Both programs used Dr. Jerry Avorn of the Harvard Medical School as one of the featured guests, which is another reason why I don’t agree with the characterization in the viewer’s letter. But Noguchi, helpfully I thought, tells the listening audience right at the start that Dr. Avorn also “writes about the medical community’s conflict of interest problems.” Woodruff made no attempt at the outset to describe the views of the two guests other than to say “they have different views.”
Woodruff did not shrink from the controversial nature of this subject, telling viewers as she introduced the segment that GSK’s “moves come following other problems for the company, including a bribery scandal in China involving payments to allegedly boost sales, and a settlement with the U.S. government last year on marketing drugs for improper uses.”
Her other guest was also from the Harvard Medical School, Dr. Thomas Stossel, who took an opposing view on some of Dr. Avorn’s criticisms but added more complexity to the controversy — and value to the discussion, in my opinion — pointing out, for example, that for physicians and ultimately for patients, “it’s the quality of the information, not the judgments about the motives of the people providing it, that is important.”
That kind of complexity was not contained in the NPR report, which had a slight editorial tone but was livelier, more focused, more critical but also managed to provide other important aspects in less than half the time.
In his analysis — the full version of which is here — he also noted that NewsHour uses guests in studio, and there’s a certain “politeness” required. But in the end, he says, the Public TV audience can figure a lot of things out for themselves.
More media: Another familiar name takes the NPR buyout.
Thank you. Today is my final day as a full time NPR employee. NPR offered a buyout program to help it balance… http://t.co/D7vxMltSkC
— Paul Brown (@PaulBrownNPR) December 20, 2013
A four year old girl, Harmony Taylor, was born without a hand.
So a robotics team from a Michigan high school went to work and, over six weeks, built her one from parts made from a 3D printer.
Yesterday they gave it to her along with a bottle of pink nail polish.
“We usually are building robotics or playing games but when you can actually help people and use the things that we’ve learn from robotics in a real world situation, it just feels really great,” one of the kids said.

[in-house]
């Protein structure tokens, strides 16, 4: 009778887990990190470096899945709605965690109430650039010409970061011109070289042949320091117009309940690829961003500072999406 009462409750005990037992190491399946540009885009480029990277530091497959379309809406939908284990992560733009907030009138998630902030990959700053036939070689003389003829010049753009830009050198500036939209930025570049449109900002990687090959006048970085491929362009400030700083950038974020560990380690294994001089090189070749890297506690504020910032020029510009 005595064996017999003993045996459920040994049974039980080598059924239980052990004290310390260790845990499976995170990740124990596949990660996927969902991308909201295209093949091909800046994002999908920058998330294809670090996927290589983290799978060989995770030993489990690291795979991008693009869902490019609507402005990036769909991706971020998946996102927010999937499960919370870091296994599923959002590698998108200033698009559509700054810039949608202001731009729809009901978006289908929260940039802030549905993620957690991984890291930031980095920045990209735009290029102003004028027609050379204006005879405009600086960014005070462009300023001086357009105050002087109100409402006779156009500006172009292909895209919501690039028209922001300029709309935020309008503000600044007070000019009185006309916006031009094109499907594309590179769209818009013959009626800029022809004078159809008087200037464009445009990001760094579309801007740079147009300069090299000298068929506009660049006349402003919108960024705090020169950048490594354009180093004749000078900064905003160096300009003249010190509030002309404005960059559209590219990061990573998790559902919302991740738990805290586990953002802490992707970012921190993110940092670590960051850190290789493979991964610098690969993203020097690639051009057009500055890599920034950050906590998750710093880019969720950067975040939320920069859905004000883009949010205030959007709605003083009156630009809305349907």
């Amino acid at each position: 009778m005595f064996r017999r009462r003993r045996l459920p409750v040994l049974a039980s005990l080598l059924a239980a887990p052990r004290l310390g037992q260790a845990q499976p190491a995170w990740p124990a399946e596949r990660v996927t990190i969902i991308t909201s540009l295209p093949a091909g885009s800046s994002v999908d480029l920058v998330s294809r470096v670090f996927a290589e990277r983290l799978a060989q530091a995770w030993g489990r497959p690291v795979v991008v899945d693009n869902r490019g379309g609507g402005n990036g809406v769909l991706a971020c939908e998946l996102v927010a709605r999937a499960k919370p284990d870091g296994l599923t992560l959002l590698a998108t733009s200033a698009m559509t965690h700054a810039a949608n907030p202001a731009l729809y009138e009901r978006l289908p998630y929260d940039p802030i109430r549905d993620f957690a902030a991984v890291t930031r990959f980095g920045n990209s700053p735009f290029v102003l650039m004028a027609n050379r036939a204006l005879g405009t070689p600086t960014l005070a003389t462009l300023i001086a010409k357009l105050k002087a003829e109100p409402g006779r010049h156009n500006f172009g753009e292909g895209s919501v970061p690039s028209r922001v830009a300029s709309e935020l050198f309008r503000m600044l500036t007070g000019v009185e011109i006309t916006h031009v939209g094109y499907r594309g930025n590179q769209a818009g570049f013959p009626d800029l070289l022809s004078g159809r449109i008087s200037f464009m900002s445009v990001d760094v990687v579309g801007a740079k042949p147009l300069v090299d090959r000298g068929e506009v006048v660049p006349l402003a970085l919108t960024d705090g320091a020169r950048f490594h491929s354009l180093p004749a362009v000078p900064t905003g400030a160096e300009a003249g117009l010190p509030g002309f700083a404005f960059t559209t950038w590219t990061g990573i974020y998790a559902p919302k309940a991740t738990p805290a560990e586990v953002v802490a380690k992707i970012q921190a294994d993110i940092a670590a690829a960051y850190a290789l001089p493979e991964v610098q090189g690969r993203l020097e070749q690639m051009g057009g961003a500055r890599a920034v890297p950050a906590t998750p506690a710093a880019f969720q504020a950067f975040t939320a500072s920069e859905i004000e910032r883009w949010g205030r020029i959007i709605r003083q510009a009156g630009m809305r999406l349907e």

“It is so great to be able do something that can change her life,” said Liu, who said they spent about two hours in the evenings once a week to complete the project.
(h/t: Matt and Sarah Black)
Friday is StoryCorps Day on NPR, when the network plays interviews with people who stopped in to share their story, which usually leave a lump in the throat.
Now, StoryCorps is going visual. It’s just produced another in a series of animated videos based on the stories and will combine them into a TV special in February.
Related: Today’s radio StoryCorps: A home-cooked dinner that’s more than a meal. (NPR)
Because it’s a particularly lousy time to be in the hospital…
Because there’s still such a thing as flash mobs…
Bonus I: 70-year-old raises money for Liberty High School in a one-sided challenge to its student athletes (The Washington Post).
Bonus II: A popular entertainer said something people didn’t like and lost a job because of it. No, it’s not who you think it is.
Bonus III: Clara City couple seek answers in the aftermath of a racially driven hate crime on Highway 12 (West Central Tribune).
WHAT WE’RE DOING
Daily Circuit (9-12 p.m.) – First hour: This week on the Friday Roundtable, Tom Weber speaks with three new members of the Minneapolis City Council about the big issues facing the city and how the changing face of the council reflects the growing diversity of Minneapolis.
Second hour: There aren’t many public radio listeners who can hear StoryCorps without getting a lump in the throat. Founder Dave Isay has said that the StoryCorps experience reminds us “that if we take the time to listen, we’ll find poetry wisdom and magic in the stories of the people we find all around us.” He’ll talk about the poetry and magic discovered over 10 years of recording the stories of average Americans.
Third hour: How consumers can protect themselves from Target’s data breach.
MPR News Presents (12-1 pm) – Louis Johnston and Chris Farrell on the economy at year’s end. Moderated by Gary Eichten.
Science Friday (1-2 p.m.) – A look at a favorite holiday tradition – the annual Audubon Christmas Bird Count. Plus: Why is Google buying robots that run?
All Things Considered (3-6:30 p.m.) – Back on Dec. 20, 1981, the Vikings played their last game at Met Stadium. Fans rushed the field and tore down the goal posts, causing various and sundry chaos. Officials say that isn’t going to happen again. MPR’s Tim Nelson will reveal why.